News May, 26th 2016 by


Guijelo2 (1)


AJ Linn

All that glitters is not gold in the world of food writing. The work can be thankless and boring. One of Spain’s top producers has invited some international journalists to visit Guijelo, home of allegedly the best Iberian ham made from acorn-fed pigs

The two-day trip involves train to Madrid, then road to Guijelo, Salamanca, a 6-hour journey not only boring but wifi-less, with no gastronomic opportunities. Midday sees us trying to cram into a vehicle that has one seat less than was requested from Europcar, and the delay involves exactly the time that would have been needed to enjoy a good lunch.

Virtually unfed and definitely thirsty after a refuelling stop at a ‘dry’ petrol station, we wearily arrive at Spain’s ugliest town, optimistically assuming that our hosts will be waiting at the hotel with bounteous samples of their star products and a few glasses of wine. No such luck. It is straight off to the first of countless ham curing chambers to be inspected over the following 24 hours. When you visit wineries they show you stacks of barrels, but at least have the sense to assume you are aware one looks very much like another, so some bottles are uncorked after a half-hour or so. Not so in ham-land. After seeing thousands of identical pig parts buried in salt and hanging from hooks, not one sample has appeared, the sheer monotony of it all only broken by a half-decent dinner at a local restaurant.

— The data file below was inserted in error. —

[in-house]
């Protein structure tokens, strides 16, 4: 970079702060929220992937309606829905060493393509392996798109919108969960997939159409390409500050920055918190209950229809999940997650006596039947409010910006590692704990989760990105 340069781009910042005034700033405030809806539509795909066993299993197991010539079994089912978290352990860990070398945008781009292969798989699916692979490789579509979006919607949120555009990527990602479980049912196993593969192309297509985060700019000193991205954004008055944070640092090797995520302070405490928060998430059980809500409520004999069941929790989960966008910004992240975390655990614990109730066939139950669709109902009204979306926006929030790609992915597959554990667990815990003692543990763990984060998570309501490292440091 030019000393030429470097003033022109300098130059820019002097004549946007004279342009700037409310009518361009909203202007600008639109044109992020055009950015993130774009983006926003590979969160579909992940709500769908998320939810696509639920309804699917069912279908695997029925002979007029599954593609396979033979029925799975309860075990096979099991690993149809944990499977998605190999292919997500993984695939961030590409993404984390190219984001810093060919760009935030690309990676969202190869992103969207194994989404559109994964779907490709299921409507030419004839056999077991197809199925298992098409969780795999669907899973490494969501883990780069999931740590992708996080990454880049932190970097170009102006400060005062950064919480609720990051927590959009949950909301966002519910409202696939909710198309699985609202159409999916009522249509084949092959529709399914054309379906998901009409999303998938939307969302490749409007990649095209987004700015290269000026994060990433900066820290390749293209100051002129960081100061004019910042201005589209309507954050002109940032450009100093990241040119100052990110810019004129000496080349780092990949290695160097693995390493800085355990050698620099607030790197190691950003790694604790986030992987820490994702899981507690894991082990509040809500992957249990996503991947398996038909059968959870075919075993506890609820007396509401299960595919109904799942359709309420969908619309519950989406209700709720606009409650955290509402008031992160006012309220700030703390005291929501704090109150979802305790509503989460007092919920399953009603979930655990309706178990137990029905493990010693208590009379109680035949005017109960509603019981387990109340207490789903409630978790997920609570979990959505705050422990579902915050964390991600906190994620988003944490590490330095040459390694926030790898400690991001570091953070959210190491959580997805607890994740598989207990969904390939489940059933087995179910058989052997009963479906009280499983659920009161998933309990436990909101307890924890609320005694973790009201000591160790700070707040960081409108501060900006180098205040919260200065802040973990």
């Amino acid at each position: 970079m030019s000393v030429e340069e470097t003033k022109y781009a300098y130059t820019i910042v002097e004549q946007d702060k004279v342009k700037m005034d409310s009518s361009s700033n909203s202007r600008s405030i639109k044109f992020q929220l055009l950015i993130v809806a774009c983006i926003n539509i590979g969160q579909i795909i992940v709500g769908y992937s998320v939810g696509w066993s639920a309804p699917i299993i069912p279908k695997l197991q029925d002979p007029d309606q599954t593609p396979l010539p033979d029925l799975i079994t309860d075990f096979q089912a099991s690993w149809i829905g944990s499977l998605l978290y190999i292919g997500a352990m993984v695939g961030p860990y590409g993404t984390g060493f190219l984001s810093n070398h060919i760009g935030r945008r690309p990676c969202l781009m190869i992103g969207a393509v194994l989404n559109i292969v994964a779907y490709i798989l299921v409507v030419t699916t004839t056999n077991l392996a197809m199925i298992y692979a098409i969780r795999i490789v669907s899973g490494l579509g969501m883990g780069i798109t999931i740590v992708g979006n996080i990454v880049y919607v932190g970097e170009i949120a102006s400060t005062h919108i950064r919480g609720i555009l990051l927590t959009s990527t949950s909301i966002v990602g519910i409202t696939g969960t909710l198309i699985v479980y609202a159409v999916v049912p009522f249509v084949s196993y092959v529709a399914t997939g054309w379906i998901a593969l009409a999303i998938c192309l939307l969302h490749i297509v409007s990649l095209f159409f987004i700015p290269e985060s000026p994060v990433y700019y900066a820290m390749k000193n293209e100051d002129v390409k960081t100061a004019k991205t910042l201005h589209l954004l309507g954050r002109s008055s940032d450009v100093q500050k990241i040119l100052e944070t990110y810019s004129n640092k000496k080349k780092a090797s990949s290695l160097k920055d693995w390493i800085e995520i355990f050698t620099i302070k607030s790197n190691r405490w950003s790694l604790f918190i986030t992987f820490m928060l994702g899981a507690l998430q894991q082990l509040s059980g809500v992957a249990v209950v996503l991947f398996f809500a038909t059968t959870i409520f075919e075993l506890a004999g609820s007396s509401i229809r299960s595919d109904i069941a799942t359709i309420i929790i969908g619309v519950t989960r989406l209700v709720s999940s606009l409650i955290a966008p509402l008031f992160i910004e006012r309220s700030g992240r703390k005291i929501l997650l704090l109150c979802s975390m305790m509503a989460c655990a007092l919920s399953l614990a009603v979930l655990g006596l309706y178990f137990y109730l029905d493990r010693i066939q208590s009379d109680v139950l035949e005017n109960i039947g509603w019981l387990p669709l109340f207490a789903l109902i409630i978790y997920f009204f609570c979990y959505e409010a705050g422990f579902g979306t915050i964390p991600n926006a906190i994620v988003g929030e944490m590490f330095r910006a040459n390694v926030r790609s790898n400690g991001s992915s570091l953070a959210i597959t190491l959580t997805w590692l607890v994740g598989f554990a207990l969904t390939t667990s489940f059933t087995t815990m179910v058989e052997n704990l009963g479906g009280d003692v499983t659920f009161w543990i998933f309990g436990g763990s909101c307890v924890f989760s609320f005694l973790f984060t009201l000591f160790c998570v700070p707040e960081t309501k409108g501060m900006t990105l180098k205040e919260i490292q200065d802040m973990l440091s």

After a farm visit the concluding act is to be a lunch, so finally, just as we are leaving, we may get to taste some ham, which is what we really came for. And indeed, we are eventually served three miniscule plates the ‘best ham is Spain’ together with a few slices of chorizo, salami etc, then it’s another dash down the motorway to catch the last train to Málaga. The going-away present is two vacuum-packs of ham, retail value seven euros. 

AJ Linn

Andrew Linn left England 40 years ago to relocate to Spain, having been involved in businesses such as wine shipping and publishing. He currently writes regularly and professionally on wine, food, flamenco, and the Spanish way of life for various publications, and has a regular column in a Spanish newspaper. Andrew is involved in charity work relating to abandoned and mistreated animals.

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